This is part three of a three-part series.
This year, students will vote on March 18 and 19 for their respective faculty representatives on both Students’ Council and General Faculties Council.
To help readers get acquainted with the candidates, The Gateway interviewed them about their plans if they are elected and how they plan to exercise oversight on the Students’ Union executives.
Students’ Council exercises oversight over the Students’ Union.
General Faculties Council is the highest academic decision-making body at the university. 159 members make it up, including 40 undergraduate student representatives and two Students’ Union executives.
Responses have been edited for clarity and length.
- Andrew Batycki, second-year engineering student (Students’ Council only)
- Kristofer Akkerman, fourth-year engineering student (Students’ Council only)
- Daniella Carbajal, second-year student from Augustana (Students’ Council and GFC)
No photo provided.
The Gateway reached out to all candidates, however, only the aforementioned participated.
Why are you running for GFC and/or Students’ Council?
Batycki: I’m running for re-election on Students’ Council because I believe in student governance. Over the past six months I’ve represented the faculty of engineering to the best of my abilities and fought for transparent governance. One of the biggest issues I’ve seen impacting our faculty is student engagement. A lot of engineering students don’t know where their student fees go, and there is some resentment towards the Students’ Union. There are a plethora of supports the Students’ Union has for students that you pay for. If elected I will work to help students learn about all the Student Union does for them. I want better consultations when big issues are coming to vote, and most of all I want the faculty of engineering to feel like a part of the larger campus community. If re-elected I will use my experience in student government to stand up for all engineering students.
Akkerman: I have always had an interest in politics. I have been involved in provincial and federal politics since high school, and now wish to bring my experiences and connections to the Students’ Union. I feel that I have a good grasp of what it takes to be a good elected representative and would be well suited for the role of engineering councillor. I am entering my fifth-year of mechanical engineering and have had experience with academic struggle and the weight that puts on one’s mental health, so I think I can empathize with the experience of most engineering students.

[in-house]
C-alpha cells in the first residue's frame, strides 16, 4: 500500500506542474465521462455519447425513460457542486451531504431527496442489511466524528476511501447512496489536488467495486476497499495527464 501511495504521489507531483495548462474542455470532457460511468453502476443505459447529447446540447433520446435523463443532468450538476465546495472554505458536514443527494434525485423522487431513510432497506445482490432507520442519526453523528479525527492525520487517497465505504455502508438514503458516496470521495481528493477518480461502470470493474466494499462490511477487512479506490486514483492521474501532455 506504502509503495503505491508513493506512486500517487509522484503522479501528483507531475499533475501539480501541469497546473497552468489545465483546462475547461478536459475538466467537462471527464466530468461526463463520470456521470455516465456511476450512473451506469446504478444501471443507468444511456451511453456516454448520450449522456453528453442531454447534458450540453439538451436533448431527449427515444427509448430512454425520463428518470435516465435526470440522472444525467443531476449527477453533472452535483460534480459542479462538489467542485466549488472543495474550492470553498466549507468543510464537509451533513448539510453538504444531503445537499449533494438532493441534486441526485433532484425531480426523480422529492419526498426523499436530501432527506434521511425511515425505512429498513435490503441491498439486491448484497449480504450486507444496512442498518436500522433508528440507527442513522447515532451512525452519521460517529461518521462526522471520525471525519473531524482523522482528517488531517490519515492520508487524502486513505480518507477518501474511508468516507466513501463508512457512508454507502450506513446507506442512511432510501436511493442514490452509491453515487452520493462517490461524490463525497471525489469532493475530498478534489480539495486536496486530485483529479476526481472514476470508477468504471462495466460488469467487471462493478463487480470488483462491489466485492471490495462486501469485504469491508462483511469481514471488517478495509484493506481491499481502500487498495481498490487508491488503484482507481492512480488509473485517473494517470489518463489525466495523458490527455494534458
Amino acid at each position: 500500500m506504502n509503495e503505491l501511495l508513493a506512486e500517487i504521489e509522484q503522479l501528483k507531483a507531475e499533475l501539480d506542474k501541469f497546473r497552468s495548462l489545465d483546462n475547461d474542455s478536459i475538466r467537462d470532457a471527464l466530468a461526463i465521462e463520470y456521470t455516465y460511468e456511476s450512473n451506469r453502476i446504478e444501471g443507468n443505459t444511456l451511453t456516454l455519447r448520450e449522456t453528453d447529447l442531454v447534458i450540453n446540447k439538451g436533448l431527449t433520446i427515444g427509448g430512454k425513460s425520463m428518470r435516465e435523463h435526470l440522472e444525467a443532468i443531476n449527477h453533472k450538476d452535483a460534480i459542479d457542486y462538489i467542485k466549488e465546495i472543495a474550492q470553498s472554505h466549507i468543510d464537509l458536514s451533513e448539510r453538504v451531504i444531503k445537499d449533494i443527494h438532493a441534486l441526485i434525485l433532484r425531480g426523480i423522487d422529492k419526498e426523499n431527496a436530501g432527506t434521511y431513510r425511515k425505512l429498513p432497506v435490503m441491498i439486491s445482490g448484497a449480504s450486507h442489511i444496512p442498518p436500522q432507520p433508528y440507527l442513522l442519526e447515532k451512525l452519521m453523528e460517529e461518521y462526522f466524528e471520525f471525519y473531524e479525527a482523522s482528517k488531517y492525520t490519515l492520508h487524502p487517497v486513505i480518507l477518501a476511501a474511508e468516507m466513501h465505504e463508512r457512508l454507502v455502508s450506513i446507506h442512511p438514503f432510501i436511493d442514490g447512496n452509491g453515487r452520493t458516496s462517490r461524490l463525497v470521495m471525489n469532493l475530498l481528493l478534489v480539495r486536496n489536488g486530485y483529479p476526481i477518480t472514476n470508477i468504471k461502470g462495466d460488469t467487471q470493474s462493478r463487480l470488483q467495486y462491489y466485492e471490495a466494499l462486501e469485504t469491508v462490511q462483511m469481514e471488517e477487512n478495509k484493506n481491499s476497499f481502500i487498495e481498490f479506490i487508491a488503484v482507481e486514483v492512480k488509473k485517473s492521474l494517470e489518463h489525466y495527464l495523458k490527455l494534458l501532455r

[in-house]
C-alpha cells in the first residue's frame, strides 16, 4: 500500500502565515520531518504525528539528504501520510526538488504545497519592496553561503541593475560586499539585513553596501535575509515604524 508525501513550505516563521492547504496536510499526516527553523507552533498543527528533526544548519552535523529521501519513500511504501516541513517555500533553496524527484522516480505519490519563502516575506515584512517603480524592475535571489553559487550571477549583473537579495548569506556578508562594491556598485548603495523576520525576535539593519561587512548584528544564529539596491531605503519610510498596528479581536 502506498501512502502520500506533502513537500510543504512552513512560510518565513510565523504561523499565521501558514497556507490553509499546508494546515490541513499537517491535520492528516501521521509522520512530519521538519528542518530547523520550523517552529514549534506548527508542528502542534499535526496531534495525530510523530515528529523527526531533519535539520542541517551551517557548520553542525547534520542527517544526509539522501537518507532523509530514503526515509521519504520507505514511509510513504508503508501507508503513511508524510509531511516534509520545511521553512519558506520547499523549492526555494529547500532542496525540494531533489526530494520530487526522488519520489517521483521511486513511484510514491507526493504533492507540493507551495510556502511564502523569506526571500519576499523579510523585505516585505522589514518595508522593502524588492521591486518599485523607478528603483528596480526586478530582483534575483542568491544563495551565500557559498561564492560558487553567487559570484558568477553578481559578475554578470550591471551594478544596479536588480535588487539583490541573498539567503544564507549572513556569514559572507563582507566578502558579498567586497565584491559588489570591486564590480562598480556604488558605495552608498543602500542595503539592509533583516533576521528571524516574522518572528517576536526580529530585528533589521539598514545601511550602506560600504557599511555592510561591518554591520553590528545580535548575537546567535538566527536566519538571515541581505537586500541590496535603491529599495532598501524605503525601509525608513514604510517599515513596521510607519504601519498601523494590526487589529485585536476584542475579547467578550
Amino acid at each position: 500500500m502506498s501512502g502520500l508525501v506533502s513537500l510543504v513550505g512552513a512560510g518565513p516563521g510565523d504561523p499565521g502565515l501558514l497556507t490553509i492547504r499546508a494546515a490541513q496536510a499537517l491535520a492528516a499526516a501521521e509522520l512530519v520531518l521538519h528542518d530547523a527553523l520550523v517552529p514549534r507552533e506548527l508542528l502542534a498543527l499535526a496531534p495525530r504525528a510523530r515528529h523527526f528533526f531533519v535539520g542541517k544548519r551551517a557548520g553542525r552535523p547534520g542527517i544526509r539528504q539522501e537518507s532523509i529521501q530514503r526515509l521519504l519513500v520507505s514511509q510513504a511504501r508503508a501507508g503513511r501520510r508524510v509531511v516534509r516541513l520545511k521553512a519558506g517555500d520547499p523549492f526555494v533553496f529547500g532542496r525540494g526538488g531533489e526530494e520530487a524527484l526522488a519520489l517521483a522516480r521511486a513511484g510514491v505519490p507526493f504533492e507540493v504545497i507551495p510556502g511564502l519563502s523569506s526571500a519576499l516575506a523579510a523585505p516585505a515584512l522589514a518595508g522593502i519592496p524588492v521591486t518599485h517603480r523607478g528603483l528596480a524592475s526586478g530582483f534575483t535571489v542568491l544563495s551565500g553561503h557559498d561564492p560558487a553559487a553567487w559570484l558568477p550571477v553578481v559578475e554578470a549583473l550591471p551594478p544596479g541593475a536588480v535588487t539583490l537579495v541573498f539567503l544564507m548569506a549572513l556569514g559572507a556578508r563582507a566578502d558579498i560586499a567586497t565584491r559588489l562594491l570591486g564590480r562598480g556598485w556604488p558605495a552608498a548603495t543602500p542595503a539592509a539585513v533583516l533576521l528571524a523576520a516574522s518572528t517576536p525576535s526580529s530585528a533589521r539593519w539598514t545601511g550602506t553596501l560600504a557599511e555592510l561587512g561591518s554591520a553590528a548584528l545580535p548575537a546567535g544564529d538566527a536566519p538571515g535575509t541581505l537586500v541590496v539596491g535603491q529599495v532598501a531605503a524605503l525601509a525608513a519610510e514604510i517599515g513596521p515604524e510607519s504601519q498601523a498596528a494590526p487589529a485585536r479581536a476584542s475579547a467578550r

Carbajal: Augustana has been unrepresented when decisions are made that affect the students here. There has been a gap in the communication, and this has resulted in many Augustana students feeling as though the Students’ Union does not care for them, and I wish to mend this gap, and bring the representation Augustana students deserve.
Please explain your platform concisely.
Batycki: One of my biggest priorities is to advocate for substantial mental health resources and supports. One of my biggest pet peeves is when Students’ Union candidates throw around mental health as a buzz word in their campaigns to get votes. Mental health was a large part of lots of the executive campaign platforms this year and I plan on holding them accountable. Mental health action was promised and I plan on making sure it gets achieved.